1. I’ll give you his writing can be uneven. This is almost certainly due to having to write fast to pay the rent and put food on the table as I think he openly admitted. It wasn’t the first PKD novel that turned me on to his work (Dr Futurity I think from when he was just trying to copy what was selling). The novel that made me a fan was DADoES (pre Blade Runner days), after reading that I decided I had to read everything this guy has ever written, he pushed all my buttons big time. This took ages as then only a few of his novels were in print at any one time.

              2. Which, given Dick’s mental health issues, makes a lot of sense.

                1. Which, given Dick’s mental health issues, makes a lot of sense.

                  You honestly get the impression from his various biographies that his mental issues were less of a problem than the incredible speed at which he wrote most of his work. And that a lot of it he was just churning out for a paycheck.

                  1. Yeah the guy could write fast, turn out a novel literally in a few days! The paradox with PKD is that he found freedom to write whatever he liked and could let his imagination run in hyperdrive in a genre that the literary world considered a ghetto.

          2. What particular aspect of PKD’s writing triggered that response?

        3. didn’t become a complete loon

          Her advocacy for a genderqueer eco-anarchism doesn’t qualify her as a complete loon?

          You are kinder than I.

          1. I was thinking more along the Joanna Russ complete loon trajectory, where she turned from writing to become a bile-filled critic lashing out at everything that didn’t fit her very narrow vision of political correctness.

            Le Guin managed to quietly drift into an acceptable sort of crazy, or at least one it wasn’t “polite” to point out as such.

            1. Liek Harlan Ellison, or whatever his name is? I think I read some of his work, but after he went off the rails, I lost interest and never reread them.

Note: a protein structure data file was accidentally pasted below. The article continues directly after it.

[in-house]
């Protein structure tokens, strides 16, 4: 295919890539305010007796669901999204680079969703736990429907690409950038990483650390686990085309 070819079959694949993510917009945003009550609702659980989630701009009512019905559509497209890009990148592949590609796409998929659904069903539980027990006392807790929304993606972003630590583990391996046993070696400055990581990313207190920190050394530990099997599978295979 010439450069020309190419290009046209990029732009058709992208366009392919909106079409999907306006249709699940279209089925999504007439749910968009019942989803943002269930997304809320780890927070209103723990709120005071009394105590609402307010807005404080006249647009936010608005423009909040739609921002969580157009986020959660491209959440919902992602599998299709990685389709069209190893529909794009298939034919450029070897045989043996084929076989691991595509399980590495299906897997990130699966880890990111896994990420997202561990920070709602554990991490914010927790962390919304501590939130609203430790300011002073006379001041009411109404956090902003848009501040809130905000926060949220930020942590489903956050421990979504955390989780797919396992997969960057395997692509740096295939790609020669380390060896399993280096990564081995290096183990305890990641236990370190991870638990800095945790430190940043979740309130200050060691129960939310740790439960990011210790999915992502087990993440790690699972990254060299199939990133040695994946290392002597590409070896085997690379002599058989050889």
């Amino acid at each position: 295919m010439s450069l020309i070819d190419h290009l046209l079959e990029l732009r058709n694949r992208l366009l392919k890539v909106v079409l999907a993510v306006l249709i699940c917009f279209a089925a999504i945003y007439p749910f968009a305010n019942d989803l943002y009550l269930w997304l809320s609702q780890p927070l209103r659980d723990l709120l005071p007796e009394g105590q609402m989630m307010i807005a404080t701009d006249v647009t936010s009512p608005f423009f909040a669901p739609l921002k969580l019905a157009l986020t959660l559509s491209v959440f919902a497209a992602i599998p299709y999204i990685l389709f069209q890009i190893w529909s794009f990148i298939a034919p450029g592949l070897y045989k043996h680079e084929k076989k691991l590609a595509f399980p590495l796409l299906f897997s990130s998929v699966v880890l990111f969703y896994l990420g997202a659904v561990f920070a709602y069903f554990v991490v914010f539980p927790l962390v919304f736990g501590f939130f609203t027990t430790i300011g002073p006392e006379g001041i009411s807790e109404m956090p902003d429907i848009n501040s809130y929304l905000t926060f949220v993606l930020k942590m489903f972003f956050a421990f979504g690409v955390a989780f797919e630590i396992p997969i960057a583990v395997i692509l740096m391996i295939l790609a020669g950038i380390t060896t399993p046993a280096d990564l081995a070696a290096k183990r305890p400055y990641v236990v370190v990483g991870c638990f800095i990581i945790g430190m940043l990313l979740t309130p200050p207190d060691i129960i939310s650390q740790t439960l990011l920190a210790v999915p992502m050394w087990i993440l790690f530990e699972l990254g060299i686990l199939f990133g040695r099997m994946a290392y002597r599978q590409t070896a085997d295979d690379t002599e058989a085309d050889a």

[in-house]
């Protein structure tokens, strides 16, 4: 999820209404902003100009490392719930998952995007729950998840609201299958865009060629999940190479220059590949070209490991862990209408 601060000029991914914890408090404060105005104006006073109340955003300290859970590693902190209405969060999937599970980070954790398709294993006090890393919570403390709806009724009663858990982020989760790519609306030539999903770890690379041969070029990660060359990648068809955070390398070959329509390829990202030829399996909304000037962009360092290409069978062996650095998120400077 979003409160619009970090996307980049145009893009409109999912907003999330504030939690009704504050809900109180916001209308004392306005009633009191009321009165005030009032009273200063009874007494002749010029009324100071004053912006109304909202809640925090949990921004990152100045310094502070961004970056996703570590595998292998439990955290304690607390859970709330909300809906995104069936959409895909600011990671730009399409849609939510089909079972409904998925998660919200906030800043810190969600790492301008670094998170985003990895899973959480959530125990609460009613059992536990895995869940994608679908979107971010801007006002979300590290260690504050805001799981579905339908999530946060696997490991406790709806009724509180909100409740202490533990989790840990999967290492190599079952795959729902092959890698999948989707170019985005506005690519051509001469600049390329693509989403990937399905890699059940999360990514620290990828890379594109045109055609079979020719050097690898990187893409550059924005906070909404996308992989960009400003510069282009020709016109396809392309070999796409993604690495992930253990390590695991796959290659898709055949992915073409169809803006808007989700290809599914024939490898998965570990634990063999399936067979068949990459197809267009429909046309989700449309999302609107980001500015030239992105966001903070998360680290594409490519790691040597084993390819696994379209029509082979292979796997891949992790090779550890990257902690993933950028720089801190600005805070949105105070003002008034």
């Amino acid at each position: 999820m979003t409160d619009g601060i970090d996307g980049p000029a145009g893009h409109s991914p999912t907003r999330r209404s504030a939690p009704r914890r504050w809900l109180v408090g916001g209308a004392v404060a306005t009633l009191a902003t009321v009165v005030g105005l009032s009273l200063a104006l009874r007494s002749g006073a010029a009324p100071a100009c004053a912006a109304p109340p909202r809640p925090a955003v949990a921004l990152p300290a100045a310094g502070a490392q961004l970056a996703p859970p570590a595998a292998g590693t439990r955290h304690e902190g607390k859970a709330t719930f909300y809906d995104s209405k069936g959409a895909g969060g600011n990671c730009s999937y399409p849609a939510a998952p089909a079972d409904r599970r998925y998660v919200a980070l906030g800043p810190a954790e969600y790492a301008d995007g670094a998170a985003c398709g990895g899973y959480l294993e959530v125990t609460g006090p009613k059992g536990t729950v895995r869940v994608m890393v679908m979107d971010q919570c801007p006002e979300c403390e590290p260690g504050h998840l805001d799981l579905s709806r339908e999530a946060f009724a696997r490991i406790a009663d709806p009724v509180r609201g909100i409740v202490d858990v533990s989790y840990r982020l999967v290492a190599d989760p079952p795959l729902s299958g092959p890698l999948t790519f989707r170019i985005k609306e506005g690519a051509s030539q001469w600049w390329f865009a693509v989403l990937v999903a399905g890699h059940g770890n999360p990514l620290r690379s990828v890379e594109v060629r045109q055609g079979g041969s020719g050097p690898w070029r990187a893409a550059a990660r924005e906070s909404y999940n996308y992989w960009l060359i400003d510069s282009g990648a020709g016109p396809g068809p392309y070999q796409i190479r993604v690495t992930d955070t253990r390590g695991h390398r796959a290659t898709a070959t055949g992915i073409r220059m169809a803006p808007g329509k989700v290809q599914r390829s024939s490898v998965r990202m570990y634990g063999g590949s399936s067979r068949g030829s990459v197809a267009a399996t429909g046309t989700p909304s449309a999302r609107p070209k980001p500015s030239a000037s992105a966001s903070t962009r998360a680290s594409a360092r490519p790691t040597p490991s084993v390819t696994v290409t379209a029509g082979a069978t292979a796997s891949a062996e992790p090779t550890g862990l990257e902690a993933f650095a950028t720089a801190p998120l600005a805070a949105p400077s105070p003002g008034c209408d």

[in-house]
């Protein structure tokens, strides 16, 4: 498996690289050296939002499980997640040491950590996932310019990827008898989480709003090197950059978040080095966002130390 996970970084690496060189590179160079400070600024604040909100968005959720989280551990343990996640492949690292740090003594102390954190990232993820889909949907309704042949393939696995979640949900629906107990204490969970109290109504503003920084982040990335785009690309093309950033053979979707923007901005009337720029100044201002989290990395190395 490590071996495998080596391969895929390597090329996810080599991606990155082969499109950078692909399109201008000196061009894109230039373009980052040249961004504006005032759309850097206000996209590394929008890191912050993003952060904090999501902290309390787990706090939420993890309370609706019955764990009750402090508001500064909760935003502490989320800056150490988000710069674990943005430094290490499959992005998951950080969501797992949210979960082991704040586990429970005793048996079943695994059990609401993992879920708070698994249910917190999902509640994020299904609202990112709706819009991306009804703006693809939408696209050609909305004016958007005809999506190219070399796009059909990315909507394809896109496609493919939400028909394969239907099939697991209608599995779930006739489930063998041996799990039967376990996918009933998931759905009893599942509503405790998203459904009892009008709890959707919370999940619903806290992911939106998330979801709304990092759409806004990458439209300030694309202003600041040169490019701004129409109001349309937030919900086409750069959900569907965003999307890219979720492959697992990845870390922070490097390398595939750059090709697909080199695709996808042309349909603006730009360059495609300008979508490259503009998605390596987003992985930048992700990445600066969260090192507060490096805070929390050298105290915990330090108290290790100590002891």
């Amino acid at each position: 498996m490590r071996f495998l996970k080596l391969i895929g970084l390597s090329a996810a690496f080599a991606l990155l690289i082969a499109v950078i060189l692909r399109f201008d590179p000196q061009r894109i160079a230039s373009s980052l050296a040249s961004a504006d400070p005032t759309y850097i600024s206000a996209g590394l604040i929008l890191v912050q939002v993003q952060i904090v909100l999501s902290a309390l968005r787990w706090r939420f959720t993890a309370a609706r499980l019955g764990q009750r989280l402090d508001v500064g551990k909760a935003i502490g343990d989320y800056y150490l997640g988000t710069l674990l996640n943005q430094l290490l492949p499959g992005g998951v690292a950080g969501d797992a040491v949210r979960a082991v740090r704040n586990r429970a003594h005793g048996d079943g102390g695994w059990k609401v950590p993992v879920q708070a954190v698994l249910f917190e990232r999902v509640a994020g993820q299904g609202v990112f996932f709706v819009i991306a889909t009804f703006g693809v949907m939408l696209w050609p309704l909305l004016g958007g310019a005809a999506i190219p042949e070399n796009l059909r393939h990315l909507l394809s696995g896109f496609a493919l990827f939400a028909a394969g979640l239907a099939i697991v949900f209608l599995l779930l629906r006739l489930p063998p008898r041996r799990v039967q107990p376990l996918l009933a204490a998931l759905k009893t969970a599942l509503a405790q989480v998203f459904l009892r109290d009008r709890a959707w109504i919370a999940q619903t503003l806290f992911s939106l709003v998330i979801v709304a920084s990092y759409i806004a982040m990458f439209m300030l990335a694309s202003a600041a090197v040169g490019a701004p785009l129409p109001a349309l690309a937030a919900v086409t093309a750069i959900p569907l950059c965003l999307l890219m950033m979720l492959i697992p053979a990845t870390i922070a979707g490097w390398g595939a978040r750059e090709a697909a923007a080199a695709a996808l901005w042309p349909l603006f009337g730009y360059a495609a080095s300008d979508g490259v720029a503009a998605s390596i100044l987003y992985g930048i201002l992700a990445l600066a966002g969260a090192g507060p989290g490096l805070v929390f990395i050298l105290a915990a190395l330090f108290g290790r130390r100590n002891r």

1. Ellison has always been a major asshole. But a very creative and talented one.

      2. The Dispossessed is one of the few books I’ve read where I disliked every character and didn’t care what happened to them.

        Accelerando is the other one that comes to mind.

        1. I rooted for the lobsters.

          1. A 419 scam becoming sentient AI was a brilliant idea.

            1. Or RIAA merging with the Mob.

              and yes, no one was worthy of my care.

              1. Yeah, RIAA merging with the Mob but with Objectivism thrown in, an idea that only makes sense in Charlie Stross’s head.

          2. Oh, I did like the lobsters, come to think of it…

      3. I liked the Earthsea stuff.

        Everything else of hers that I’ve read comes off as horrible, preachy, heavy-handed SJW-type bullshit.

      4. My favorite LeGuin novel is Dispossessed.

    2. I read The Left Hand of Darkness and The Lathe of Heaven many years ago, and I recall I enjoyed them at the time. I haven’t read anything more recent by her, though.

      1. +1 Lathe of Heaven. Good book.

      2. I like both books. The Lathe of Heaven was my first LeGuin novel, which I read after seeing the surprisingly decent TV movie that ran on PBS decades ago.

    3. And I see a lot of us, the producers, accepting this ? letting commodity profiteers sell us like deodorant!

      Welcome to the world that those of us who aren’t employed by government inhabit.

      1. I suggest Ms. LeGuin start her own publishing house and distribution channels so that she can battle the commodity profiteers.

  5. When she finally dies, the scribbles she leaves on the page as she keels over will win a Nebula and we will finally be free of her.

    1. So you’re not a fan? WAR ON WOMEN

      1. It’s more the cult that has grown up around her. She’s made her own mistakes, especially as she has begun to believe her own hype, but if everyone avoided writers who said some dumb stuff about economics the bookstores would be virtually empty.

        1. Can we try that with politicians?

        2. You mean like Richard Morgan, Charles Stross (at times), Iain Banks…I’ll just stop now. At least Asher isn’t retarded.

          1. Asher may be the closest thing we have to a working libertarian science fiction writer, but little of his work (other than the Owner series) is explicitly libertarian. Peter Hamilton’s early Psi novels, certainly, but he’s gone fairly cosmic.

            And all while Cory Doctorow has won a Prometheus three times…

            1. Asher may be the closest thing we have to a working libertarian science fiction writer

              What is Michael F. Flynn, chopped liver?

              1. The January Dancer stuff didn’t do much for me, but he fits.

            2. I love Ken Macleod but have read while wincing at his commies-in-space politics.

            3. I would actually posit that Asher might be more of an anarchist. The points he makes in The Owner series are so virulently anti-government–of any kind–that it pegged my personal anarchist meter.